Such is the challenge of bringing platforms to market: platforms are great over time, but you’re always better of selling an application built on top of the platform instead. Of course, if you do so, you might end up over-optimizing your platform for the particular set of use cases supported by the application you build on top of it, thereby restricting the applicability of your platform to this particular application. As a result, you end up with nothing more than an application, instead of a generic platform that could support the development of a wide range of applications.

Another approach consists in developing a very simple application to support your go-to-market strategy, while working with partners who develop other applications on top of your platform. The former will bring in a steady revenue stream, while the latter will ensure that you keep building your platform at the same time. If you do that long enough, you should end up with a successful application and a solid platform underneath. It might take a while to get there, but it’s a powerful way to break the catch-22 cycle that too many platforms get caught into.

Picking the right application can be a challenge though. You want it to be simple enough that it won’t divert too many resources, yet sophisticated enough that it will really take advantage of the platform underneath —  otherwise, your platform becomes a liability more than an asset, and you’re much better of developing your trivial application on top of a more established platform.

You also want to pick an application for which there is a market, which I would define as a set of people who have money to spend in order to solve a problem they wake up in the morning knowing they have to solve. And you want this market to be large enough that it could support you and multiple competitors for a while, yet not too large that it’s already captured by established players. In other words, you want an application that can address a fast-growing emerging market, with plenty of room for many different players.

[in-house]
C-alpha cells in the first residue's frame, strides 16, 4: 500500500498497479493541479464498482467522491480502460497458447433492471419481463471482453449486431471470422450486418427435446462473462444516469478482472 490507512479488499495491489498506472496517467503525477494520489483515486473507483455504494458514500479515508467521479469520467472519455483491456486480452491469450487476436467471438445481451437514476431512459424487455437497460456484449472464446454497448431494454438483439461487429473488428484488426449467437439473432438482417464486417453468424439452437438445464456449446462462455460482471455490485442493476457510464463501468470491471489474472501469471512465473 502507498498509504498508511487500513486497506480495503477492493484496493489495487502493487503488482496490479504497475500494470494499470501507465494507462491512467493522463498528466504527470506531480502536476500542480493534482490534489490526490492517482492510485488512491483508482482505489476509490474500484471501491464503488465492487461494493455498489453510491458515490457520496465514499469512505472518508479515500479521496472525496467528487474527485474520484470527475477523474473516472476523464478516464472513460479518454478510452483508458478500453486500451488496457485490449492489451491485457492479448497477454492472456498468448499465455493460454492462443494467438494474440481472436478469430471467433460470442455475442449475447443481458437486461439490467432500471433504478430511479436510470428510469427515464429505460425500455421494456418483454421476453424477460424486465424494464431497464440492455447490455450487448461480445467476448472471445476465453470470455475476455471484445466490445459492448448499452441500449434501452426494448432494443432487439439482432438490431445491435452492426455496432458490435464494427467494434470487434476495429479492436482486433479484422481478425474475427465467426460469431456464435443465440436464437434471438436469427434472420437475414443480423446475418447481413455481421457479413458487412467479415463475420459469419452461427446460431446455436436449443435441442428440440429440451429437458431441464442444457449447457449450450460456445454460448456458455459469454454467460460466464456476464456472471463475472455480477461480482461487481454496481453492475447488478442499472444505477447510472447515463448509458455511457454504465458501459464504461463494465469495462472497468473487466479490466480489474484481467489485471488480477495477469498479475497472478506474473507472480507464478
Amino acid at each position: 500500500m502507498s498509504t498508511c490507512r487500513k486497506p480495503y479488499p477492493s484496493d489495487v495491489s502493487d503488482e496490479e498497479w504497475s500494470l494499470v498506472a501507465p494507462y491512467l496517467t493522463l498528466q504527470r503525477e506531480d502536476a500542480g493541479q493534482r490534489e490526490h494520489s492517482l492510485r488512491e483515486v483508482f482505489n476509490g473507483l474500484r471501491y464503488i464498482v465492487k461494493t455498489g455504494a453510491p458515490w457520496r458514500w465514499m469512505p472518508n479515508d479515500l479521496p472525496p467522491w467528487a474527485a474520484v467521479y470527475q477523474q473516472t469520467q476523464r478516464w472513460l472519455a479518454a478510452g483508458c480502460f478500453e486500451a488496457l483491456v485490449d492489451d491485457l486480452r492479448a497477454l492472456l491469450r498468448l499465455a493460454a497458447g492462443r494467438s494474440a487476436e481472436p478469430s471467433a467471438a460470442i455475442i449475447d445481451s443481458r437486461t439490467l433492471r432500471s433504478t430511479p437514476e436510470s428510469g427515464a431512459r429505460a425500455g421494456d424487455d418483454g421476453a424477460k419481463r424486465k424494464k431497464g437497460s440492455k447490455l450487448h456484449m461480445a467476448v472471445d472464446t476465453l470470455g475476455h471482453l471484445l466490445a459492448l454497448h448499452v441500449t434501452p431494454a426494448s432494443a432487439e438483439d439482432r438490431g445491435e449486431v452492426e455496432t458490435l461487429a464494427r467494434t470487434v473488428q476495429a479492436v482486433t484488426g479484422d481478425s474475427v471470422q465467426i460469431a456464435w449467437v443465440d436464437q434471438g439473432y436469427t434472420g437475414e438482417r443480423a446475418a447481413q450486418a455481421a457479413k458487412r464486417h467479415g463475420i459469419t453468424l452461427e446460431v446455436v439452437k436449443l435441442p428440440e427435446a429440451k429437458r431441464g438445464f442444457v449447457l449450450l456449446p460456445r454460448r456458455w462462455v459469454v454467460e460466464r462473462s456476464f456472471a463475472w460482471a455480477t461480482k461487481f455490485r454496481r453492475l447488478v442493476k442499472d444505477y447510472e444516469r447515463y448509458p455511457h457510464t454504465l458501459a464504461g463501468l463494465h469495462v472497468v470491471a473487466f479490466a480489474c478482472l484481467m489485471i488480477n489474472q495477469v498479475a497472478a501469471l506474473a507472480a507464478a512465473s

Then, in a perfect world, you’d like to pick an application that can effectively showcase the features of your platform, giving users a taste for what they could do with it if they were to peel a few layers of the onion. But you want this onion peeling process to happen over time, at the user’s own pace. In other words, you want the application to be able to sustain itself as a standalone product initially and for a while, yet be enhanced by its underlying platform. Or, coming back to the time-value analysis introduced earlier, you want the value of your application to increase over time, precisely because it is built on top of a platform, instead of being nothing more than a bespoke application which value ineluctably decreases over time.

Last but not least, you’d like the growth of the market defined by this application to be supported by tectonic changes that are happening in the industry, and are not limited to your application’s market. You want these changes to apply at a systemic level, to be positively guaranteed, and to be long-lasting, because it might take you a while to deliver the right application and to make its underlying platform work at scale. 

If you can find such an application, and if you can package it in such a way that your platform initially becomes almost invisible, you’re in good shape. And if you can find a way to bring this application to market without having to spend massive amounts of money in sales and marketing, you should find success along the way, no matter how hard you try not to.